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Christmas magic and traditions

This is the first year where both of my kids are in on the secret that there is no man who dresses in a red and white suit to deliver gifts to children around the world. The older kid figured it out over a year ago, and the younger one told me (while shoving a chunk of chocolate into his mouth last Easter morning) that "the Easter Bunny makes no sense. I don't think it's real."

He was nearly 9, and the wisdom in his eyes told me that it was time to let him in on the truth. Before the conversation was over, he told me that he also figured out that all the magic was really, "you and daddy." No more tooth fairy. No more Santa. No more magic. The only real bonus of this is no more Elf on the bloody Shelf. He is still buried in the corner of some closet, unmentioned by either child, six days after he would have supposedly "returned" from the North Pole. (insert huge sigh of relief here)

They are still little (although growing far more quickly than I am prepared for), and both want Christmas to hold a bit of magic. I try to do that with following traditions that bring them joy. We are really lucky that their Grandma gifted our family with the Advent Calendar that she made for her own boys when they were little. The husband has very fond memories of slowly decorating the Christmas tree each year. Like him and his brother did many years ago, my two boys take turns each day selecting the perfect place for their ornament.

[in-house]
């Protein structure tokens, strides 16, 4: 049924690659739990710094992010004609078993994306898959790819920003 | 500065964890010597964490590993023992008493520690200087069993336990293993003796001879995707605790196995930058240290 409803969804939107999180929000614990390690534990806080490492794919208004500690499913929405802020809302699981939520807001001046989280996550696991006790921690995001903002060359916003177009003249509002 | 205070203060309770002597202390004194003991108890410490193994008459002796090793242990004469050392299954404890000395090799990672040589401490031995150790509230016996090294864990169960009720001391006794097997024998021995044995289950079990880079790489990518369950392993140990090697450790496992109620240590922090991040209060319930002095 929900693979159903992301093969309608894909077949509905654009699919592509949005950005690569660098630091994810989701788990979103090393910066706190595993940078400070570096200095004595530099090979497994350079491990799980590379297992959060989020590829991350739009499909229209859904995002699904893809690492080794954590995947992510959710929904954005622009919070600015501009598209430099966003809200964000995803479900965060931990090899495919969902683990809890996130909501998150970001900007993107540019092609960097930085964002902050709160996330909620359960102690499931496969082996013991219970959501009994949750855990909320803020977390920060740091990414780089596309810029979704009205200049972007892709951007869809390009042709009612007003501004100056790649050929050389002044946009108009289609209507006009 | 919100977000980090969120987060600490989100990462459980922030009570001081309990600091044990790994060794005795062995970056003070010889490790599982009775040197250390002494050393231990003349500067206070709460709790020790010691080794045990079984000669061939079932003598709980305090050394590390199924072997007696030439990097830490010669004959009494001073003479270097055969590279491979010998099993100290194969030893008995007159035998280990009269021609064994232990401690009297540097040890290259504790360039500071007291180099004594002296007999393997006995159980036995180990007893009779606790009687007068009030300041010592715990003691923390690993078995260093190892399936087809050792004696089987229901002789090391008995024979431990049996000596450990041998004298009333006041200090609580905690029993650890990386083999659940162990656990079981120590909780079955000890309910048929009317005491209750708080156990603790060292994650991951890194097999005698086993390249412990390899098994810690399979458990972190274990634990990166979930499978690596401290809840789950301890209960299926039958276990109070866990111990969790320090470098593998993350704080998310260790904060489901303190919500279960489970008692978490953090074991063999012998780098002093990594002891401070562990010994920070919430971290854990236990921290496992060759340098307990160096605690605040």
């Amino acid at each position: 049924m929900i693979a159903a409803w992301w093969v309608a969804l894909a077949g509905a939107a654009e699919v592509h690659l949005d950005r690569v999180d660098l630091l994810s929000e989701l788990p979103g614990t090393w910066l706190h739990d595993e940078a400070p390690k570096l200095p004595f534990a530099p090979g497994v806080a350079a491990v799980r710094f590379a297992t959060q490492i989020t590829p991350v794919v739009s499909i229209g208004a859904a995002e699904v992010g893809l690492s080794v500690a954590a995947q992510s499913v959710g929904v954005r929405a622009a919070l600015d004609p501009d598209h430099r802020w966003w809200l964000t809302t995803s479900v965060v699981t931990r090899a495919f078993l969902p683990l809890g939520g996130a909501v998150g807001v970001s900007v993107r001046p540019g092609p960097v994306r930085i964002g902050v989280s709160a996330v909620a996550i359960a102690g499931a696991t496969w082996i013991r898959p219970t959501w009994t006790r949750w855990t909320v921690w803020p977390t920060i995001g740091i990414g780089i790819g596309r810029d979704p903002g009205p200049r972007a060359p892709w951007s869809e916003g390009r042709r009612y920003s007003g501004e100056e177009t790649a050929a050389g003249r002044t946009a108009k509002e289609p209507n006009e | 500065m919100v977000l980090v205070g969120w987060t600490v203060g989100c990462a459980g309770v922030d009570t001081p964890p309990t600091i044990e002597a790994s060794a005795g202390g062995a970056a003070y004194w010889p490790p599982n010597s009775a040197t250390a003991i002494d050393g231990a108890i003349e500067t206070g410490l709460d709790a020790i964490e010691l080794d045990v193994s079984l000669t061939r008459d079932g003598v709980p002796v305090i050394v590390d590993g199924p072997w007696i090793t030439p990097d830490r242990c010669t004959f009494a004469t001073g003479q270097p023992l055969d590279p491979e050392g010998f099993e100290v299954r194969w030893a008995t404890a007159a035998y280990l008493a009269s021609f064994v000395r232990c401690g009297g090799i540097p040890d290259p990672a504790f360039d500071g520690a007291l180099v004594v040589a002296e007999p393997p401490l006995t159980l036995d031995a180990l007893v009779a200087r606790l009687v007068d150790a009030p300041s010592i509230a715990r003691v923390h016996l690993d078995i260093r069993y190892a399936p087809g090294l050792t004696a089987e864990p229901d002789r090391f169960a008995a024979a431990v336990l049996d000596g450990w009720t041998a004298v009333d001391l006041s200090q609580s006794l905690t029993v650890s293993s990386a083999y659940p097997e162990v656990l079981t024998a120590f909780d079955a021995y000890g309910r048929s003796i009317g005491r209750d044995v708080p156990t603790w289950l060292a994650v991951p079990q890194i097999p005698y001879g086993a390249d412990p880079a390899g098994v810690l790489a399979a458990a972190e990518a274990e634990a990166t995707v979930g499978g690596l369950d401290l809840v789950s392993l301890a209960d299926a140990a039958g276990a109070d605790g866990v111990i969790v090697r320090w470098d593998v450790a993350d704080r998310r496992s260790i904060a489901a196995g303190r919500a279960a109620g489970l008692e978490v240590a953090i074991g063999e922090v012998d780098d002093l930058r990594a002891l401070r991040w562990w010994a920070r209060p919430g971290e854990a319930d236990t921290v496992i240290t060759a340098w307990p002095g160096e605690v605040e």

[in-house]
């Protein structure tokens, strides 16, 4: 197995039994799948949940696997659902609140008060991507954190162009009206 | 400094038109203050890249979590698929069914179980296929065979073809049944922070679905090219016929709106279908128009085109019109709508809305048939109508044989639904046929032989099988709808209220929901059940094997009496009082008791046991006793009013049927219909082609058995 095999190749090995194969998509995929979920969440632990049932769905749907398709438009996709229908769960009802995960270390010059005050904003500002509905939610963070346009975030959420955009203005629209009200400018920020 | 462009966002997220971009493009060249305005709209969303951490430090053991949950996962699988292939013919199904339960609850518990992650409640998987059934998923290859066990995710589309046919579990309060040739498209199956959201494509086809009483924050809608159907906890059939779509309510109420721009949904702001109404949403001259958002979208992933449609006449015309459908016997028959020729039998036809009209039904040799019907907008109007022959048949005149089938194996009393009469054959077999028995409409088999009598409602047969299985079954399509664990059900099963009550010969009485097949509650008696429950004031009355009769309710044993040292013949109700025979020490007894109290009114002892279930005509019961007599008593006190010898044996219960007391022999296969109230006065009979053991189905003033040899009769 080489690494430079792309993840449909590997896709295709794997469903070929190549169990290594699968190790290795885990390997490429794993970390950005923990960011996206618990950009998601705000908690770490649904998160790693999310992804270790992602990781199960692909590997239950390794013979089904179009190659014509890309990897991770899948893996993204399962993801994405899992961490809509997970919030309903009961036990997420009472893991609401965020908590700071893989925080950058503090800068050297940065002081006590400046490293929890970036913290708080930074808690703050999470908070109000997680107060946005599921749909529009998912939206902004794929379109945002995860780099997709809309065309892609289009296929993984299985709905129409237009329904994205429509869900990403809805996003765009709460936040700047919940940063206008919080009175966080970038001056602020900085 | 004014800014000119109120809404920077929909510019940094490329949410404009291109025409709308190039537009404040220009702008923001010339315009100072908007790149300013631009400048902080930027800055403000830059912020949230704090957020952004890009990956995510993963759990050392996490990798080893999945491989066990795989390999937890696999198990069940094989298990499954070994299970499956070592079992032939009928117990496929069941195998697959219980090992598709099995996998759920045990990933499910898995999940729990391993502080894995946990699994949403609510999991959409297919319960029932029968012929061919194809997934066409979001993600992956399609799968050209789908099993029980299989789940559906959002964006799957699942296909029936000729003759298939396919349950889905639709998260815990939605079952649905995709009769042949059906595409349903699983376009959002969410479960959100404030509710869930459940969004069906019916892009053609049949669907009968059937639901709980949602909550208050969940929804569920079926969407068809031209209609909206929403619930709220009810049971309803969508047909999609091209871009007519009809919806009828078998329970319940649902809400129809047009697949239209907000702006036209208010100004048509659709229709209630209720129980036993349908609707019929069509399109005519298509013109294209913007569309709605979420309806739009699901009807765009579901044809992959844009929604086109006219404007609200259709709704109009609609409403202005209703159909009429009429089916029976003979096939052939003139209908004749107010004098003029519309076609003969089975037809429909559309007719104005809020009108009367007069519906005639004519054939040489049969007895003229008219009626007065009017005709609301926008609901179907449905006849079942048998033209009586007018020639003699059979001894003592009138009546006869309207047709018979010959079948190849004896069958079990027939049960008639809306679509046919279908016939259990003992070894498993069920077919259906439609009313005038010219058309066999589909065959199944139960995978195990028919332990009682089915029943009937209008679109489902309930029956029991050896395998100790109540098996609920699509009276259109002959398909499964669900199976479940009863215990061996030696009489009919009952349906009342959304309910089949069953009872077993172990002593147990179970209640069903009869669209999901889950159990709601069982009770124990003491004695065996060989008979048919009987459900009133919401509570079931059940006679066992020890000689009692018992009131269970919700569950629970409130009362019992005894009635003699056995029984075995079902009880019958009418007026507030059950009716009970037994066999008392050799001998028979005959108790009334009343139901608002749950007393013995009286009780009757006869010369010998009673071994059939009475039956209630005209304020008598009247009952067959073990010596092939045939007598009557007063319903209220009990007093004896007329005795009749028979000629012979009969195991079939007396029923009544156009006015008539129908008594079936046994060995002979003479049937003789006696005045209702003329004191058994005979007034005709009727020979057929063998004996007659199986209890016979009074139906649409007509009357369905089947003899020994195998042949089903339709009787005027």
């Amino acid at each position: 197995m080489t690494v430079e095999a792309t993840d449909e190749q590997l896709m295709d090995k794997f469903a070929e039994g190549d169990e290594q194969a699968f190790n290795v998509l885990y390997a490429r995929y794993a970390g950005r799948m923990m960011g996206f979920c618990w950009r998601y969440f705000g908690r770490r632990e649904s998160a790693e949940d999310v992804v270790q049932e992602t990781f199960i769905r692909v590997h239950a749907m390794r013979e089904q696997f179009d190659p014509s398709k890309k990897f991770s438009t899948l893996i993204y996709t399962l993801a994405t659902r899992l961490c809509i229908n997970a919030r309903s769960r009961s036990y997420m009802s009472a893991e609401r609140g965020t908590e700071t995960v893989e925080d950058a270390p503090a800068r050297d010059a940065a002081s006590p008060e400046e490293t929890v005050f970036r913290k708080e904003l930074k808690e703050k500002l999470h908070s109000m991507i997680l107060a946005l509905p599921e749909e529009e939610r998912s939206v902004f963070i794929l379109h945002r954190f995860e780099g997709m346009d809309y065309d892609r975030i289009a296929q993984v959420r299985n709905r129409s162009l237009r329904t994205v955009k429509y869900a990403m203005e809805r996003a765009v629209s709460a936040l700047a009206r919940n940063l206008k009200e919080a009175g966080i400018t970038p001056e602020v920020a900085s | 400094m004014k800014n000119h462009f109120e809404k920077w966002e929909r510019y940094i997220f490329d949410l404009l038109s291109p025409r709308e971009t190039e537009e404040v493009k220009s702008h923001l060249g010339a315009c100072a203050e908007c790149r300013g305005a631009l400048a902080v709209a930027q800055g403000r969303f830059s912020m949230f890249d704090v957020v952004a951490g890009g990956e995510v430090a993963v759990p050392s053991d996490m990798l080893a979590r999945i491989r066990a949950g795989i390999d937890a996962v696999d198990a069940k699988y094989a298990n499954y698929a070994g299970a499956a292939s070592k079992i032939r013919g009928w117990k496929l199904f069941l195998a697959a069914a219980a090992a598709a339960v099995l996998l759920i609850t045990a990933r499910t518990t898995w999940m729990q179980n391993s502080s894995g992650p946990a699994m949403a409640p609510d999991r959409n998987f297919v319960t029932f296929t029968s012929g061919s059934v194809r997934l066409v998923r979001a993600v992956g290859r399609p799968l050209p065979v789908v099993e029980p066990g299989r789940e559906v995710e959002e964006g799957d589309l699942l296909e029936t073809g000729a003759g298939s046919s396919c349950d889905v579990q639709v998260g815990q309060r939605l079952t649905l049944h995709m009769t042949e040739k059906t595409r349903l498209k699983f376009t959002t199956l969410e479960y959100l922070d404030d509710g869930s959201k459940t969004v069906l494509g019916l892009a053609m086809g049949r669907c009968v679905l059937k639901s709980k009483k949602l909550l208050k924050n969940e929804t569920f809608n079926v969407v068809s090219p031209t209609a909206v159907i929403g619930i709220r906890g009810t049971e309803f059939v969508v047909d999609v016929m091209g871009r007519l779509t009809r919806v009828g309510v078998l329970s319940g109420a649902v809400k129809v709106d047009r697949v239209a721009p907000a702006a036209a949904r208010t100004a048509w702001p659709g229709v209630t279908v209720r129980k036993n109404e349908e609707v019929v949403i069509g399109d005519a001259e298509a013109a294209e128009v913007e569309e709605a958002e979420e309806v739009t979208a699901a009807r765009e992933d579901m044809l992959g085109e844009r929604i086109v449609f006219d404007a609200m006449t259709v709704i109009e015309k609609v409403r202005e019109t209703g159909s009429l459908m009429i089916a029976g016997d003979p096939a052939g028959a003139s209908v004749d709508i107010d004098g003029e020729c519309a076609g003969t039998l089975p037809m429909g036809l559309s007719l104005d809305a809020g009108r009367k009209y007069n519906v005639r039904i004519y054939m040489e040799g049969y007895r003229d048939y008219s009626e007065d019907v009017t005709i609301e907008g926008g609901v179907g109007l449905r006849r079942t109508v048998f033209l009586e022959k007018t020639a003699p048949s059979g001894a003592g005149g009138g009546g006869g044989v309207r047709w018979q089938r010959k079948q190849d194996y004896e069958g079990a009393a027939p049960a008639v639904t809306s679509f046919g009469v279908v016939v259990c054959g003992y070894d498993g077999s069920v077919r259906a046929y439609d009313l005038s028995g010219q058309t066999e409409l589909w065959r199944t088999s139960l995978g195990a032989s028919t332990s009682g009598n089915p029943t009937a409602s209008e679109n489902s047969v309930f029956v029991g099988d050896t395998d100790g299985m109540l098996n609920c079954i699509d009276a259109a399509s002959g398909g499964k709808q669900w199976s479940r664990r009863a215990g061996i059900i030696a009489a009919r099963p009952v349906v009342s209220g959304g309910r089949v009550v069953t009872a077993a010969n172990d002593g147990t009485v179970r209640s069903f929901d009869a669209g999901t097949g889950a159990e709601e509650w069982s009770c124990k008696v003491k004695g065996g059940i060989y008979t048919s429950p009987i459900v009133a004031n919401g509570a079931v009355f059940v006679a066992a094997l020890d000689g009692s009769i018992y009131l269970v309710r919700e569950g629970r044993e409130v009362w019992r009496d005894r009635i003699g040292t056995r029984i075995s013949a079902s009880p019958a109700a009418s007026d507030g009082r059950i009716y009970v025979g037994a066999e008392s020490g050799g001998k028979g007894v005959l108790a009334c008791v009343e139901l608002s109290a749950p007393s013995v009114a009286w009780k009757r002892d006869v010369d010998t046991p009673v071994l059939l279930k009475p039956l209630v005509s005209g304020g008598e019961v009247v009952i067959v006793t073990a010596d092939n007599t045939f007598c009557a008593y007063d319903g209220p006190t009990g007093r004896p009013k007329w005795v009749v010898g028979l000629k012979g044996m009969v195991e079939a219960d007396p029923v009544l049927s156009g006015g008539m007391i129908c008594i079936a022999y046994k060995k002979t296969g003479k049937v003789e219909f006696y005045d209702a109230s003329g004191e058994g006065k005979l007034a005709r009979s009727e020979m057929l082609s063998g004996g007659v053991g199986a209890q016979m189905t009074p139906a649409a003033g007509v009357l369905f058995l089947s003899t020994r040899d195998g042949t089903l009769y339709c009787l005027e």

A few years ago, in a fit of creative energy, I built our own Advent calendar that can a small token. I bring it out each, adding a special treat for each day. This year, hidden in each burlap bag, is a Lego character. We built a Lego Winter Wonderland, and each day a new Lego person joins the party.

I realized recently that the magic isn't in the big gestures and the gifts, though. It's in the small details. We build a gingerbread house each year, bake and decorate cookies together, buy a real tree from the garden centre around the corner and decorate it together.

The magic of Santa has faded away, but I hope to keep the magic of our family traditions going stronger with each year, so that when they are older and have their own little people in their lives, they will build on their own memories joy, and continue their own tradition of putting magic into the world  

Welcome to the North Pole the tradition continues A tradition in the making